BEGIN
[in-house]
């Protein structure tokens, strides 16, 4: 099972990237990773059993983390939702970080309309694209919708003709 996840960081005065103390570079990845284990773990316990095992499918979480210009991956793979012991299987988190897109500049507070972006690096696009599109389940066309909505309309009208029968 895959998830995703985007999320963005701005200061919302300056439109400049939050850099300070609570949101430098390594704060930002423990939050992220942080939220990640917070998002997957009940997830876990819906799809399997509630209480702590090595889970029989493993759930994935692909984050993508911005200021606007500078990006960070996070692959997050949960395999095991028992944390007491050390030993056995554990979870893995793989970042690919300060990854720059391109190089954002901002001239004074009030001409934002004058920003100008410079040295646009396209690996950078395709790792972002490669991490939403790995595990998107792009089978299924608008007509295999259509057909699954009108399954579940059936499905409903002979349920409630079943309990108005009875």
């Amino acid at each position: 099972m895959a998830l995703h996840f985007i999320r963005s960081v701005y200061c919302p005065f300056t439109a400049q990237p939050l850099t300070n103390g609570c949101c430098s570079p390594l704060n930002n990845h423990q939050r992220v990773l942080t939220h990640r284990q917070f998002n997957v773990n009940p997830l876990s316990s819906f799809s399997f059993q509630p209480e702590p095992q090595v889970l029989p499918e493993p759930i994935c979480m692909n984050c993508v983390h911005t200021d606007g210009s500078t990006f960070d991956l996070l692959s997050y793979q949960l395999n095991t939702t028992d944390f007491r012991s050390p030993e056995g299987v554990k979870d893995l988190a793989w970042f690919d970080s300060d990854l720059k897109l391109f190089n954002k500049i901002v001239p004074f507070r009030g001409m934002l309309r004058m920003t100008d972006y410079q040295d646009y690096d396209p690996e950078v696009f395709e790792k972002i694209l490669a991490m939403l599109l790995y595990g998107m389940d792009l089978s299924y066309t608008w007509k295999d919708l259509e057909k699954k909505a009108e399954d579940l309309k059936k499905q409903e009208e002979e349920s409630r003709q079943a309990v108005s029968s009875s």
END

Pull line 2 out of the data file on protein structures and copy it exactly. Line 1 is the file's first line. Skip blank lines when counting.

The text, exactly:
């Protein structure tokens, strides 16, 4: 099972990237990773059993983390939702970080309309694209919708003709 996840960081005065103390570079990845284990773990316990095992499918979480210009991956793979012991299987988190897109500049507070972006690096696009599109389940066309909505309309009208029968 895959998830995703985007999320963005701005200061919302300056439109400049939050850099300070609570949101430098390594704060930002423990939050992220942080939220990640917070998002997957009940997830876990819906799809399997509630209480702590090595889970029989493993759930994935692909984050993508911005200021606007500078990006960070996070692959997050949960395999095991028992944390007491050390030993056995554990979870893995793989970042690919300060990854720059391109190089954002901002001239004074009030001409934002004058920003100008410079040295646009396209690996950078395709790792972002490669991490939403790995595990998107792009089978299924608008007509295999259509057909699954009108399954579940059936499905409903002979349920409630079943309990108005009875």